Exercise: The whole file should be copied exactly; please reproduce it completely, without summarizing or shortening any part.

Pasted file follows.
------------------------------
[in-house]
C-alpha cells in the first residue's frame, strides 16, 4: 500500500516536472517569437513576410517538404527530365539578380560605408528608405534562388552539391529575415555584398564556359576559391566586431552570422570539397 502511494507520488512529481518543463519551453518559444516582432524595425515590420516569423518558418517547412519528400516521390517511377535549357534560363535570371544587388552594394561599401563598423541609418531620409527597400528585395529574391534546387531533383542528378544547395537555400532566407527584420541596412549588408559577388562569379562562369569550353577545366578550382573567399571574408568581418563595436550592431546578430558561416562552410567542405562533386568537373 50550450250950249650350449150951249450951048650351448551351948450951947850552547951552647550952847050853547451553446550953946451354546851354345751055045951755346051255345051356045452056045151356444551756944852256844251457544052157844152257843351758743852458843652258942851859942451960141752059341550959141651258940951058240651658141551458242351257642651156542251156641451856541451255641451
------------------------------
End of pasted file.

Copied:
[in-house]
C-alpha cells in the first residue's frame, strides 16, 4: 500500500516536472517569437513576410517538404527530365539578380560605408528608405534562388552539391529575415555584398564556359576559391566586431552570422570539397 502511494507520488512529481518543463519551453518559444516582432524595425515590420516569423518558418517547412519528400516521390517511377535549357534560363535570371544587388552594394561599401563598423541609418531620409527597400528585395529574391534546387531533383542528378544547395537555400532566407527584420541596412549588408559577388562569379562562369569550353577545366578550382573567399571574408568581418563595436550592431546578430558561416562552410567542405562533386568537373 50550450250950249650350449150951249450951048650351448551351948450951947850552547951552647550952847050853547451553446550953946451354546851354345751055045951755346051255345051356045452056045151356444551756944852256844251457544052157844152257843351758743852458843652258942851859942451960141752059341550959141651258940951058240651658141551458242351257642651156542251156641451856541451255641451